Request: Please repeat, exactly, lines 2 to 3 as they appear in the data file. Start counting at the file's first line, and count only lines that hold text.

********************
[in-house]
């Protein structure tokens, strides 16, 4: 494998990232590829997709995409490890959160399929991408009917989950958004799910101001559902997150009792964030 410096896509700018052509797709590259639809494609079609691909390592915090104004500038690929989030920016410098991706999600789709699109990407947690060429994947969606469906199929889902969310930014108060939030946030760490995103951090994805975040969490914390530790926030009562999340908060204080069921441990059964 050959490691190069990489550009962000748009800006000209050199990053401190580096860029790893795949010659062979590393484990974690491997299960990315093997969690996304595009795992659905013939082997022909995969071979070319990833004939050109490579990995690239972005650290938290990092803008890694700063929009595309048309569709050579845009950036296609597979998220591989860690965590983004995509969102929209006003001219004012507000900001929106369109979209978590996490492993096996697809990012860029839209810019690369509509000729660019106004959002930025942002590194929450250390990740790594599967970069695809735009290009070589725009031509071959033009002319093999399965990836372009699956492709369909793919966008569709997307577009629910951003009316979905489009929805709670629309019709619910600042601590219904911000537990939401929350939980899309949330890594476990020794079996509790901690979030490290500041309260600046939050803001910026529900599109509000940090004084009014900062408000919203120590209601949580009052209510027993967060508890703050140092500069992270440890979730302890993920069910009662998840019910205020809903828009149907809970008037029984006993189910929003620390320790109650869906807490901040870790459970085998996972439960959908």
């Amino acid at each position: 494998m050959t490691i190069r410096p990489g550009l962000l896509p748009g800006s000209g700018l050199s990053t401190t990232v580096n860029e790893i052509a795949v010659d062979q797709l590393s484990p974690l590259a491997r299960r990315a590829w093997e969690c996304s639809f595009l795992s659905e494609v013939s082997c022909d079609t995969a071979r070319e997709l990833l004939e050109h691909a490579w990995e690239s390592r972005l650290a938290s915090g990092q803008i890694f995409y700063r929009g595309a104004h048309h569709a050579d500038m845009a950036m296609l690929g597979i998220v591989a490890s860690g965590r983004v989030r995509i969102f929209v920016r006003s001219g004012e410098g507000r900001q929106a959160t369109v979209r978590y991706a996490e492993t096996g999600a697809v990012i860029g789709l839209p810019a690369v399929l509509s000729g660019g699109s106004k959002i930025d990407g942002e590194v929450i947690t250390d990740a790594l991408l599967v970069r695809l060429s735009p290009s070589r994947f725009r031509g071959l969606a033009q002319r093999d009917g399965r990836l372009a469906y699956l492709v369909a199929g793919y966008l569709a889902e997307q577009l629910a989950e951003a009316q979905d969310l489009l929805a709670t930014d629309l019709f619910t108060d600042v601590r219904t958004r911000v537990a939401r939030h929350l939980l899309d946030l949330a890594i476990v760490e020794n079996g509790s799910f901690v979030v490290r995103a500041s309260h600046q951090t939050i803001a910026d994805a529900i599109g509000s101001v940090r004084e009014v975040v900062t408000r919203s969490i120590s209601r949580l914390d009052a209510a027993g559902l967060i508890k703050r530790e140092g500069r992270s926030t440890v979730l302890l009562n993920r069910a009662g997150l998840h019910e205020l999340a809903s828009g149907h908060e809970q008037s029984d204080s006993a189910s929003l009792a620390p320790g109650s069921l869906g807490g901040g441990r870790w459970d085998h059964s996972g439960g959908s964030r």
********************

């Protein structure tokens, strides 16, 4: 494998990232590829997709995409490890959160399929991408009917989950958004799910101001559902997150009792964030 410096896509700018052509797709590259639809494609079609691909390592915090104004500038690929989030920016410098991706999600789709699109990407947690060429994947969606469906199929889902969310930014108060939030946030760490995103951090994805975040969490914390530790926030009562999340908060204080069921441990059964 050959490691190069990489550009962000748009800006000209050199990053401190580096860029790893795949010659062979590393484990974690491997299960990315093997969690996304595009795992659905013939082997022909995969071979070319990833004939050109490579990995690239972005650290938290990092803008890694700063929009595309048309569709050579845009950036296609597979998220591989860690965590983004995509969102929209006003001219004012507000900001929106369109979209978590996490492993096996697809990012860029839209810019690369509509000729660019106004959002930025942002590194929450250390990740790594599967970069695809735009290009070589725009031509071959033009002319093999399965990836372009699956492709369909793919966008569709997307577009629910951003009316979905489009929805709670629309019709619910600042601590219904911000537990939401929350939980899309949330890594476990020794079996509790901690979030490290500041309260600046939050803001910026529900599109509000940090004084009014900062408000919203120590209601949580009052209510027993967060508890703050140092500069992270440890979730302890993920069910009662998840019910205020809903828009149907809970008037029984006993189910929003620390320790109650869906807490901040870790459970085998996972439960959908």
């Amino acid at each position: 494998m050959t490691i190069r410096p990489g550009l962000l896509p748009g800006s000209g700018l050199s990053t401190t990232v580096n860029e790893i052509a795949v010659d062979q797709l590393s484990p974690l590259a491997r299960r990315a590829w093997e969690c996304s639809f595009l795992s659905e494609v013939s082997c022909d079609t995969a071979r070319e997709l990833l004939e050109h691909a490579w990995e690239s390592r972005l650290a938290s915090g990092q803008i890694f995409y700063r929009g595309a104004h048309h569709a050579d500038m845009a950036m296609l690929g597979i998220v591989a490890s860690g965590r983004v989030r995509i969102f929209v920016r006003s001219g004012e410098g507000r900001q929106a959160t369109v979209r978590y991706a996490e492993t096996g999600a697809v990012i860029g789709l839209p810019a690369v399929l509509s000729g660019g699109s106004k959002i930025d990407g942002e590194v929450i947690t250390d990740a790594l991408l599967v970069r695809l060429s735009p290009s070589r994947f725009r031509g071959l969606a033009q002319r093999d009917g399965r990836l372009a469906y699956l492709v369909a199929g793919y966008l569709a889902e997307q577009l629910a989950e951003a009316q979905d969310l489009l929805a709670t930014d629309l019709f619910t108060d600042v601590r219904t958004r911000v537990a939401r939030h929350l939980l899309d946030l949330a890594i476990v760490e020794n079996g509790s799910f901690v979030v490290r995103a500041s309260h600046q951090t939050i803001a910026d994805a529900i599109g509000s101001v940090r004084e009014v975040v900062t408000r919203s969490i120590s209601r949580l914390d009052a209510a027993g559902l967060i508890k703050r530790e140092g500069r992270s926030t440890v979730l302890l009562n993920r069910a009662g997150l998840h019910e205020l999340a809903s828009g149907h908060e809970q008037s029984d204080s006993a189910s929003l009792a620390p320790g109650s069921l869906g807490g901040g441990r870790w459970d085998h059964s996972g439960g959908s964030r």